1 Timothy 6:10
Parallel Verses
New American Standard Bible
For the love of money is a root of all sorts of evil, and some by longing for it have wandered away from the faith and pierced themselves with many griefs.

King James Bible
For the love of money is the root of all evil: which while some coveted after, they have erred from the faith, and pierced themselves through with many sorrows.

Darby Bible Translation
For the love of money is the root of every evil; which some having aspired after, have wandered from the faith, and pierced themselves with many sorrows.

World English Bible
For the love of money is a root of all kinds of evil. Some have been led astray from the faith in their greed, and have pierced themselves through with many sorrows.

Young's Literal Translation
for a root of all the evils is the love of money, which certain longing for did go astray from the faith, and themselves did pierce through with many sorrows;

1 Timothy 6:10 Parallel
Commentary
Barnes' Notes on the Bible

For the love of money is the root of all evil - That is, of all kinds of evil. This is evidently not to be understood as literally true, for there are evils which cannot, be traced to the love of money - the evils growing out of ambition, and intemperance, and debasing lusts, and of the hatred of God and of goodness. The expression here is evidently a popular saying - "all sorts of evils grow out of the love of money." Similar expressions often occur in the classic writers; see Wetstein, in loc, and numerous examples quoted by Priceaus. Of the truth of this, no one can doubt. No small part of the crimes of the world can be traced to the love of gold. But it deserves to be remarked here, that the apostle does not say that "money is the root of all evil," or that it is an evil at all. It is the "love" of it which is the source of evil.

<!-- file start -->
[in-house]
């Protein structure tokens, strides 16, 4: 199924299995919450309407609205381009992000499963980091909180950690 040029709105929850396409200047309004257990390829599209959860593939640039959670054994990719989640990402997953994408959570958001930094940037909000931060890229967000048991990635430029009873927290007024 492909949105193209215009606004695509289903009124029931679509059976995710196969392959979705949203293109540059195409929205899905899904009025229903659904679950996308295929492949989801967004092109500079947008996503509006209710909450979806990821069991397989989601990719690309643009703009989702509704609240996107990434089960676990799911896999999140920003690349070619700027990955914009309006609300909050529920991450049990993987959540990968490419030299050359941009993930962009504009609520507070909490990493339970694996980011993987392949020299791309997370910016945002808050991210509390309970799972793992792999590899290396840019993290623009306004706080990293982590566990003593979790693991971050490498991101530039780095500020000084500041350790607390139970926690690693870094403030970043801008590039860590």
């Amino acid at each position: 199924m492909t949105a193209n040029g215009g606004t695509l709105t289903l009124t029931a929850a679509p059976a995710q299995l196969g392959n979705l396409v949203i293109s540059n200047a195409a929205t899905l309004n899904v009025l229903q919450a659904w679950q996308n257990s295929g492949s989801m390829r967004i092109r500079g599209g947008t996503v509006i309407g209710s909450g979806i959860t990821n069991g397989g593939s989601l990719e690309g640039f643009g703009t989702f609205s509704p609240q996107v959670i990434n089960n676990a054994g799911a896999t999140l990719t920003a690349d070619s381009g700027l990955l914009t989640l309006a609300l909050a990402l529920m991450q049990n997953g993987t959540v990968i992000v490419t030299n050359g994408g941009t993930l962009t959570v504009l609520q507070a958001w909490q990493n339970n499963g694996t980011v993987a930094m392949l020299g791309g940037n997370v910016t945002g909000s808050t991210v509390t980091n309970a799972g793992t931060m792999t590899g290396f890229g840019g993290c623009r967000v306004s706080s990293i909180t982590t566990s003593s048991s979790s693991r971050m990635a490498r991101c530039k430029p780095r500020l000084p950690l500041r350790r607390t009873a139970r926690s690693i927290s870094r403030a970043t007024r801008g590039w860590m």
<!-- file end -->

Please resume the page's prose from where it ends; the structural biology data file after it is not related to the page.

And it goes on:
Which while some coveted after - That is, some who were professing Christians. The apostle is doubtless referring to persons whose history was known to Timothy, and warning him, and teaching him to warn others, by their example.

They have erred from the faith - Margin, "been seduced." The Greek is, they have been led astray from; that is, they have been so deceived as to depart from the faith. The notion of deception or delusion is in the word, and the sense is, that, deceived by the promises held out by the prospect of wealth, they have apostatized from the faith. It is not implied of necessity that they were ever real Christians. They have been led off from truth and duty, and from all the hopes and joys which religion would have imparted.